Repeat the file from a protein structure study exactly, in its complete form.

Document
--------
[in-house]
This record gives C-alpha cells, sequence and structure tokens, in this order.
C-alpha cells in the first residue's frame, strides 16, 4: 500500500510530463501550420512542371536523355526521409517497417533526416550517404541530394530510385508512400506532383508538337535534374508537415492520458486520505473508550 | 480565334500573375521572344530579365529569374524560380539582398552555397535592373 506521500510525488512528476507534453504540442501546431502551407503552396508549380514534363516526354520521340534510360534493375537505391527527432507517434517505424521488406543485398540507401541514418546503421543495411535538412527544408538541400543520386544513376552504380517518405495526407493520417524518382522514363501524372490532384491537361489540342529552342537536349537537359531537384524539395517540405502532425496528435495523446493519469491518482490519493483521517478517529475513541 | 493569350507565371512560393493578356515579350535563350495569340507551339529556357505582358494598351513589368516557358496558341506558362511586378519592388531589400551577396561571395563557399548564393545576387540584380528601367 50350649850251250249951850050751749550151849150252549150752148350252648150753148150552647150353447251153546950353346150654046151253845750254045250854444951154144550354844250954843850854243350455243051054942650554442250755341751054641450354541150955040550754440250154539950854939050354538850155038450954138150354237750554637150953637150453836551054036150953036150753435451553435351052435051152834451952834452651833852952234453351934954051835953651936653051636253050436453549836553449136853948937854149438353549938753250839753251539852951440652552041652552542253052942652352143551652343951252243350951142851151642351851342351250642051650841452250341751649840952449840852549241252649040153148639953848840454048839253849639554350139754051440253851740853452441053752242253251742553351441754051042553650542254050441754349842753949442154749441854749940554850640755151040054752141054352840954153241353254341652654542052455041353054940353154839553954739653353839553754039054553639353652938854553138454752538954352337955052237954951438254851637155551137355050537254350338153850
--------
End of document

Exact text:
[in-house]
This record gives C-alpha cells, sequence and structure tokens, in this order.
C-alpha cells in the first residue's frame, strides 16, 4: 500500500510530463501550420512542371536523355526521409517497417533526416550517404541530394530510385508512400506532383508538337535534374508537415492520458486520505473508550 | 480565334500573375521572344530579365529569374524560380539582398552555397535592373 506521500510525488512528476507534453504540442501546431502551407503552396508549380514534363516526354520521340534510360534493375537505391527527432507517434517505424521488406543485398540507401541514418546503421543495411535538412527544408538541400543520386544513376552504380517518405495526407493520417524518382522514363501524372490532384491537361489540342529552342537536349537537359531537384524539395517540405502532425496528435495523446493519469491518482490519493483521517478517529475513541 | 493569350507565371512560393493578356515579350535563350495569340507551339529556357505582358494598351513589368516557358496558341506558362511586378519592388531589400551577396561571395563557399548564393545576387540584380528601367 50350649850251250249951850050751749550151849150252549150752148350252648150753148150552647150353447251153546950353346150654046151253845750254045250854444951154144550354844250954843850854243350455243051054942650554442250755341751054641450354541150955040550754440250154539950854939050354538850155038450954138150354237750554637150953637150453836551054036150953036150753435451553435351052435051152834451952834452651833852952234453351934954051835953651936653051636253050436453549836553449136853948937854149438353549938753250839753251539852951440652552041652552542253052942652352143551652343951252243350951142851151642351851342351250642051650841452250341751649840952449840852549241252649040153148639953848840454048839253849639554350139754051440253851740853452441053752242253251742553351441754051042553650542254050441754349842753949442154749441854749940554850640755151040054752141054352840954153241353254341652654542052455041353054940353154839553954739653353839553754039054553639353652938854553138454752538954352337955052237954951438254851637155551137355050537254350338153850